More than half of the dialysis patients I see are type 2 diabetic – a few are type 1 (maybe 5 in a hundred) – it’s scary because when I see overweight people I think to myself if they don’t die first of heart disease they will be on dialysis. My advice now is to get our children outside playing and exercising – and watching their diets. Often fat kids grow up to be fat adults – AMEN – Peggy Harum RD, LD renal dietitian for more than 40 years
Losing weight can lower your blood sugar levels. Losing just 5 to 10 percent of your body weight can make a difference, although a sustained weight loss of 7 percent or more of your initial weight seems to be ideal. That means someone who weighs 180 pounds (82 kilograms) would need to lose a little less than 13 pounds (5.9 kilograms) to make an impact on blood sugar levels.

I believe that individuals with and without Type 2 diabetes need to ensure they are eating at least eight servings of non-starchy vegetables like broccoli, cauliflower, dark leafy greens, bell peppers, green beans, okra, and so much more. One serving of vegetable is equal to 1cup, which is really about one handful worth. If you cook one serving of say greens, it will shrink, but it still counts!
The more intense the exercise, the better. According to the British diabetes association diabetes.co.uk, high-intensity interval training (HIIT) may be better for weight loss and glucose control than continuous aerobic activity like jogging. HIIT involves alternating between short bursts of increased intensity exercise and rest — for instance, running and then walking on and off throughout the workout.

If you have type 2 diabetes and the blood sugar is controlled during treatment (diet, exercise and medications), it means that the treatment plan is working. You are getting the good blood sugar because of the treatment – NOT because diabetes predisposition has gone away. You will need to continue your treatment; otherwise your blood sugar will go back up.


Treat yourself as you would a good friend who is struggling with a lifestyle change. You would be supportive and encouraging – a slip is not the end of it all. Sometimes it’s OK to indulge in a treat, but don’t feel guilty – enjoy it to the fullest – then get back on track. It’s OK to sit and read a book one day – just try to not make it the normal thing to do. I realized this morning when I had breakfast with a friend who is struggling with weight loss and I saw that the biggest difference was our attitude. She was moaning about how hard it was to lose and what she couldn’t eat and how much she had to work out, instead of looking at the fact that she has lost 20 pounds! That said, it’s not always easy to be positive, but all I really need to do is look back 4 months and I know I am making a difference.”

Treat yourself as you would a good friend who is struggling with a lifestyle change. You would be supportive and encouraging – a slip is not the end of it all. Sometimes it’s OK to indulge in a treat, but don’t feel guilty – enjoy it to the fullest – then get back on track. It’s OK to sit and read a book one day – just try to not make it the normal thing to do. I realized this morning when I had breakfast with a friend who is struggling with weight loss and I saw that the biggest difference was our attitude. She was moaning about how hard it was to lose and what she couldn’t eat and how much she had to work out, instead of looking at the fact that she has lost 20 pounds! That said, it’s not always easy to be positive, but all I really need to do is look back 4 months and I know I am making a difference.”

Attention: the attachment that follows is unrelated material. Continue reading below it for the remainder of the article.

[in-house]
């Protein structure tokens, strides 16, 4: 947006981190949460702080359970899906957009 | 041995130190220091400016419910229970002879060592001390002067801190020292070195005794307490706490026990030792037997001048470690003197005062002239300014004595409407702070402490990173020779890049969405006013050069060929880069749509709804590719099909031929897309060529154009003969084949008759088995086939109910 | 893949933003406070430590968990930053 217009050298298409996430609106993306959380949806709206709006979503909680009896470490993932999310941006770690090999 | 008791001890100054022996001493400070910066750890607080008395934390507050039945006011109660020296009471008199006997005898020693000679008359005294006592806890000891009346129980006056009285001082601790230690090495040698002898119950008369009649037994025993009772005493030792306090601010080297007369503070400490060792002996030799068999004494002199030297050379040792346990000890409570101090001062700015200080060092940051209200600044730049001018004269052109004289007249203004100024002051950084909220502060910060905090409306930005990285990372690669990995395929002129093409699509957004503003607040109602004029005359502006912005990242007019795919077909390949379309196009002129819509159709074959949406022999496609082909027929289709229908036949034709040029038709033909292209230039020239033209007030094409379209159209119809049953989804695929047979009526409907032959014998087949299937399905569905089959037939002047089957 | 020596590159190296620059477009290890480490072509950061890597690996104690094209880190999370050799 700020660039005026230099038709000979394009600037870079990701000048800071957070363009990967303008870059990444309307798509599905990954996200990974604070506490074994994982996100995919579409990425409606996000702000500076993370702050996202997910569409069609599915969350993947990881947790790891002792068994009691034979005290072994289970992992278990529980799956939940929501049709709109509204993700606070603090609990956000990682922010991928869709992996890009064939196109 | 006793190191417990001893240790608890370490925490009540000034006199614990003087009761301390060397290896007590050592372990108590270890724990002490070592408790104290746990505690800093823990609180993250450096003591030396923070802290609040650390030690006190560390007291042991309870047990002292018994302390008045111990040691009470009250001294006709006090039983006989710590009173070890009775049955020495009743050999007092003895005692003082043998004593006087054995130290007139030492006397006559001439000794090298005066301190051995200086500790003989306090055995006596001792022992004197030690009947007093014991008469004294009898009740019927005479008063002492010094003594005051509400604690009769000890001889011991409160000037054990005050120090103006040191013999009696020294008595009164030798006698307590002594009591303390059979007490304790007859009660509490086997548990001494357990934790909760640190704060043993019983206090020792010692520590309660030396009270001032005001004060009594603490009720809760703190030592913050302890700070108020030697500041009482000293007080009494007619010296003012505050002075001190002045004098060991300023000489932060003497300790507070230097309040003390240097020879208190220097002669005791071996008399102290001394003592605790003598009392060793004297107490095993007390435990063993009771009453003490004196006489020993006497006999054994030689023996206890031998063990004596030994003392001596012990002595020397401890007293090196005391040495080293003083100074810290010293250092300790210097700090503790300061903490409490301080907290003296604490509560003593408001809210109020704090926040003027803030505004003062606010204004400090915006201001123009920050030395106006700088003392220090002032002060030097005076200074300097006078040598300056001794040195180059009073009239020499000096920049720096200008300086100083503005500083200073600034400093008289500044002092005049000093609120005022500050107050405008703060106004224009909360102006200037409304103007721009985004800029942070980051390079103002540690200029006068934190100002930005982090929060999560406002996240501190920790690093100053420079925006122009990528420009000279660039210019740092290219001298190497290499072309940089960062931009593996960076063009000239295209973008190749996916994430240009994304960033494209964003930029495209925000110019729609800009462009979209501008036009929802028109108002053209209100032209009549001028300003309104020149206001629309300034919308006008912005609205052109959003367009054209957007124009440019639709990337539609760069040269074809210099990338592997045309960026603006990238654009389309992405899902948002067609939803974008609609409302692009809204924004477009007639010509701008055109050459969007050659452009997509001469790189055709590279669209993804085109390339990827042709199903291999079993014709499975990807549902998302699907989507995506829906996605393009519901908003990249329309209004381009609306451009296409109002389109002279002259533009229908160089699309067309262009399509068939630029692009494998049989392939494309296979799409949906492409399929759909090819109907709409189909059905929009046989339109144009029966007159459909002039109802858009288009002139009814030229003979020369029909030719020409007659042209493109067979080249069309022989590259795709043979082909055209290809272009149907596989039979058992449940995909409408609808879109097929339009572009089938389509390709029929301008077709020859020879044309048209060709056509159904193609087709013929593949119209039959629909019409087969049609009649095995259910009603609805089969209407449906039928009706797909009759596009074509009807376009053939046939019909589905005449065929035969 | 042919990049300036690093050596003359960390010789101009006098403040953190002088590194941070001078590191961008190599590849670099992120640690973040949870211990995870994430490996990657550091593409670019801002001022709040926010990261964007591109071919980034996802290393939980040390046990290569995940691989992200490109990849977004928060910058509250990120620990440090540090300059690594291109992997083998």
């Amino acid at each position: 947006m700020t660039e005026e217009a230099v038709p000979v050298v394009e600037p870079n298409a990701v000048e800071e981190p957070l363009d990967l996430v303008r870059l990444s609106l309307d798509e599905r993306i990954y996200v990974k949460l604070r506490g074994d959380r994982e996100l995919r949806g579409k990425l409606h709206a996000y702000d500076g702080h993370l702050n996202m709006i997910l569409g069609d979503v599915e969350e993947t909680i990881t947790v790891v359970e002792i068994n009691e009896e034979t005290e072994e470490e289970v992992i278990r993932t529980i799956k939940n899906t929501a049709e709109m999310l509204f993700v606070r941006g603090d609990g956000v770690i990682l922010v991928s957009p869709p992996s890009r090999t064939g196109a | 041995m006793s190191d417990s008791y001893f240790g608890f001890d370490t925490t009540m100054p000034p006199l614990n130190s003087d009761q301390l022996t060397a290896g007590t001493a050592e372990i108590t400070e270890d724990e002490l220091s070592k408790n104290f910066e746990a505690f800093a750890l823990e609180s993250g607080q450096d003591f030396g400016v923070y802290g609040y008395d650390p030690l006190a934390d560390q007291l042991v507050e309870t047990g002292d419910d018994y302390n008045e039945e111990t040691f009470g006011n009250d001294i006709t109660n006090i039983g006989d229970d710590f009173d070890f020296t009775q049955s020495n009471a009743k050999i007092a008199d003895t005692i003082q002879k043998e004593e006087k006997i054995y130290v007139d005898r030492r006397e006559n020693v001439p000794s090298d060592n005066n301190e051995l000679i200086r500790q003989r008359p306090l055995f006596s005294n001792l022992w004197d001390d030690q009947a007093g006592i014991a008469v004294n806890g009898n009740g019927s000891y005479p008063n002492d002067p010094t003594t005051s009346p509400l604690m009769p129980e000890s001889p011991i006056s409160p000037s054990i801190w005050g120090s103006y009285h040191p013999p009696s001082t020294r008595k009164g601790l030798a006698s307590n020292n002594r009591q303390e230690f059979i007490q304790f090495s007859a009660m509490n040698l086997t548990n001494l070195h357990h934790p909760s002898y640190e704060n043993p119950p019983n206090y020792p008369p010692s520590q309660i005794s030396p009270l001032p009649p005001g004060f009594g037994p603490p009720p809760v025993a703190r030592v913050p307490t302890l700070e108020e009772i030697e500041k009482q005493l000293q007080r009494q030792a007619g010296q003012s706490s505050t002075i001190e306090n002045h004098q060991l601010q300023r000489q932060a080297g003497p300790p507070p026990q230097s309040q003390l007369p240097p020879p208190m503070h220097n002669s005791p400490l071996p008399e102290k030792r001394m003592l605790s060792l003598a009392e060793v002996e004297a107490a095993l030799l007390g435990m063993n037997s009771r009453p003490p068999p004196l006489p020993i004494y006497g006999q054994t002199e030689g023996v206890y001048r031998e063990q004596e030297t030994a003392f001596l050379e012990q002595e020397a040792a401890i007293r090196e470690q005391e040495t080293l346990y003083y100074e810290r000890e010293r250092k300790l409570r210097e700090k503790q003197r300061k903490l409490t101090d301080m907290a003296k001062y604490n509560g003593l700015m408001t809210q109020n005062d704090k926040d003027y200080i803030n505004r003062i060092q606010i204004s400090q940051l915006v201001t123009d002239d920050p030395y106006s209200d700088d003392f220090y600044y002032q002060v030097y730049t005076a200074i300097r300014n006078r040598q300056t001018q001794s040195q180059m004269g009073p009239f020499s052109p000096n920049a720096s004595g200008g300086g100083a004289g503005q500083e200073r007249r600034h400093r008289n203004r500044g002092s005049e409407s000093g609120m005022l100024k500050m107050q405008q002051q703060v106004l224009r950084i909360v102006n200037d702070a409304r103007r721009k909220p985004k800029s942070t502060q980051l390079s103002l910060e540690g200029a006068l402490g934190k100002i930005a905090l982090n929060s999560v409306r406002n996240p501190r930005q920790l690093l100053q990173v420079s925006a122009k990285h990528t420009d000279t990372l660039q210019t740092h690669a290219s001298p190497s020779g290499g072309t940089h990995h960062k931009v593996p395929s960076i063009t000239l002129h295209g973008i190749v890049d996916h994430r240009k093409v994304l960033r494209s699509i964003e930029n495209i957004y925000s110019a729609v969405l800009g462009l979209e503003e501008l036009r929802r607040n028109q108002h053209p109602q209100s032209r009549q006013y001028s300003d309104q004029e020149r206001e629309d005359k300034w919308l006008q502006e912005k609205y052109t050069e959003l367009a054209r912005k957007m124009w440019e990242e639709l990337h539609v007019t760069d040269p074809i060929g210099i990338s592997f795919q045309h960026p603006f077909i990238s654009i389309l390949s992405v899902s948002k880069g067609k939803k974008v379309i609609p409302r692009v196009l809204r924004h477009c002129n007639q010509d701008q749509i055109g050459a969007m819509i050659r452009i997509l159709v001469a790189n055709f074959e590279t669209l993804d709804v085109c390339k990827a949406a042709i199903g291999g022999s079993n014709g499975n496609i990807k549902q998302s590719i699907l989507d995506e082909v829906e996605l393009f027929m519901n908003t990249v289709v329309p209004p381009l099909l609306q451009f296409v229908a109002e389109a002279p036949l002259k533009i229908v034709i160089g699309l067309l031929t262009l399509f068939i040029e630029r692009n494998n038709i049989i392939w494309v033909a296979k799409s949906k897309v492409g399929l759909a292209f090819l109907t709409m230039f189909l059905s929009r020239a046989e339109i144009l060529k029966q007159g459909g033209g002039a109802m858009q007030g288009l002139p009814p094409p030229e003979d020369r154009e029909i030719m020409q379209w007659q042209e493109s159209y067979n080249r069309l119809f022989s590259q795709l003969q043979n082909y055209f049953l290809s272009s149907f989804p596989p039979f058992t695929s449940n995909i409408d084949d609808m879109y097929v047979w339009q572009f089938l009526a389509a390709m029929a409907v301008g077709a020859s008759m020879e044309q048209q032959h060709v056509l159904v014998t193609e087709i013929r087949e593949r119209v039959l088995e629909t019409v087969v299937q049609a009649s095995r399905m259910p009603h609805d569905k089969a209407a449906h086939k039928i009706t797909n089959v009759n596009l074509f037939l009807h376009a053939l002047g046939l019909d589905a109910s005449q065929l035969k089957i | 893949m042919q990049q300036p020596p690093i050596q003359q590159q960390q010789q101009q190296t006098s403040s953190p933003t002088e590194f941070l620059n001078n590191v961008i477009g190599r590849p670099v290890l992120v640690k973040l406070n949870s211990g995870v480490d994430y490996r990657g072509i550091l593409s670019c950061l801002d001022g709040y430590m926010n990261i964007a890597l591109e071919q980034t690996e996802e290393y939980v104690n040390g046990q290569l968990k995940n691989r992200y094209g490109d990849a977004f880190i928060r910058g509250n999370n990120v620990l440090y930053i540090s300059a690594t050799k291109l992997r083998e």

While diabetes is characterized by high blood sugar values, type 2 diabetes is also associated with a condition known as insulin resistance. Even though there is an element of impaired insulin secretion from the beta cells of the pancreas, especially when toxic levels of glucose occur (when blood sugars are constantly very high), the major defect in type 2 diabetes is the body's inability to respond properly to insulin.
Recently, evidence suggested a link between the intake of soft drinks with obesity and diabetes, resulting from large amounts of high fructose corn syrup used in the manufacturing of soft drinks, which raises blood glucose levels and BMI to the dangerous levels.38 It was also stated by Assy39 that diet soft drinks contain glycated chemicals that markedly augment insulin resistance. Food intake has been strongly linked with obesity, not only related to the volume of food but also in terms of the composition and quality of diet.40 High intake of red meat, sweets and fried foods, contribute to the increased the risk of insulin resistance and T2DM.41 In contrast, an inverse correlation was observed between intake of vegetables and T2DM. Consumption of fruits and vegetables may protect the development of T2DM, as they are rich in nutrients, fiber and antioxidants which are considered as protective barrier against the diseases.42 Recently, in Japanese women, a report revealed that elevated intake of white rice was associated with an increased risk of T2DM.43 This demands an urgent need for changing lifestyle among general population and further increase the awareness of healthy diet patterns in all groups.
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